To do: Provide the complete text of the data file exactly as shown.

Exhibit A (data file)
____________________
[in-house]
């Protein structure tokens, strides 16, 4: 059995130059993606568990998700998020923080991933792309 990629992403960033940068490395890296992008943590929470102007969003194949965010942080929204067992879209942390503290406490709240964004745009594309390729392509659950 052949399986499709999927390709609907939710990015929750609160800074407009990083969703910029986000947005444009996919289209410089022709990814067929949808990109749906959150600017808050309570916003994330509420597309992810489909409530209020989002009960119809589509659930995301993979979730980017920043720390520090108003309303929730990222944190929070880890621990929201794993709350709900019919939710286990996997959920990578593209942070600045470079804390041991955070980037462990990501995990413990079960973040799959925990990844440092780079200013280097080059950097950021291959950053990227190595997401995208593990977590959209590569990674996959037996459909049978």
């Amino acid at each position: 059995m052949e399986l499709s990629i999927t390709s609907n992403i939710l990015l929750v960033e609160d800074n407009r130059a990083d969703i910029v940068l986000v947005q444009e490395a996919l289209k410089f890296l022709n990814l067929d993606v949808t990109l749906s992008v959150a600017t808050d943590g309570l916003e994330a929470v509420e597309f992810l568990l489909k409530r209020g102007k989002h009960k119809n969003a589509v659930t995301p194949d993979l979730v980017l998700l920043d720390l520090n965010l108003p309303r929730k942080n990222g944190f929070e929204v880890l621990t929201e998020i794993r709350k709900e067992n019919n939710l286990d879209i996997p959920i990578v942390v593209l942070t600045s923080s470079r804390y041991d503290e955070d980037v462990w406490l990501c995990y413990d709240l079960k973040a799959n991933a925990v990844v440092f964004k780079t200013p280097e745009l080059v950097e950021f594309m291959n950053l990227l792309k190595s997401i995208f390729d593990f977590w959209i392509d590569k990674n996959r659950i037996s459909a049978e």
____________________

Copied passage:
[in-house]
């Protein structure tokens, strides 16, 4: 059995130059993606568990998700998020923080991933792309 990629992403960033940068490395890296992008943590929470102007969003194949965010942080929204067992879209942390503290406490709240964004745009594309390729392509659950 052949399986499709999927390709609907939710990015929750609160800074407009990083969703910029986000947005444009996919289209410089022709990814067929949808990109749906959150600017808050309570916003994330509420597309992810489909409530209020989002009960119809589509659930995301993979979730980017920043720390520090108003309303929730990222944190929070880890621990929201794993709350709900019919939710286990996997959920990578593209942070600045470079804390041991955070980037462990990501995990413990079960973040799959925990990844440092780079200013280097080059950097950021291959950053990227190595997401995208593990977590959209590569990674996959037996459909049978």
């Amino acid at each position: 059995m052949e399986l499709s990629i999927t390709s609907n992403i939710l990015l929750v960033e609160d800074n407009r130059a990083d969703i910029v940068l986000v947005q444009e490395a996919l289209k410089f890296l022709n990814l067929d993606v949808t990109l749906s992008v959150a600017t808050d943590g309570l916003e994330a929470v509420e597309f992810l568990l489909k409530r209020g102007k989002h009960k119809n969003a589509v659930t995301p194949d993979l979730v980017l998700l920043d720390l520090n965010l108003p309303r929730k942080n990222g944190f929070e929204v880890l621990t929201e998020i794993r709350k709900e067992n019919n939710l286990d879209i996997p959920i990578v942390v593209l942070t600045s923080s470079r804390y041991d503290e955070d980037v462990w406490l990501c995990y413990d709240l079960k973040a799959n991933a925990v990844v440092f964004k780079t200013p280097e745009l080059v950097e950021f594309m291959n950053l990227l792309k190595s997401i995208f390729d593990f977590w959209i392509d590569k990674n996959r659950i037996s459909a049978e």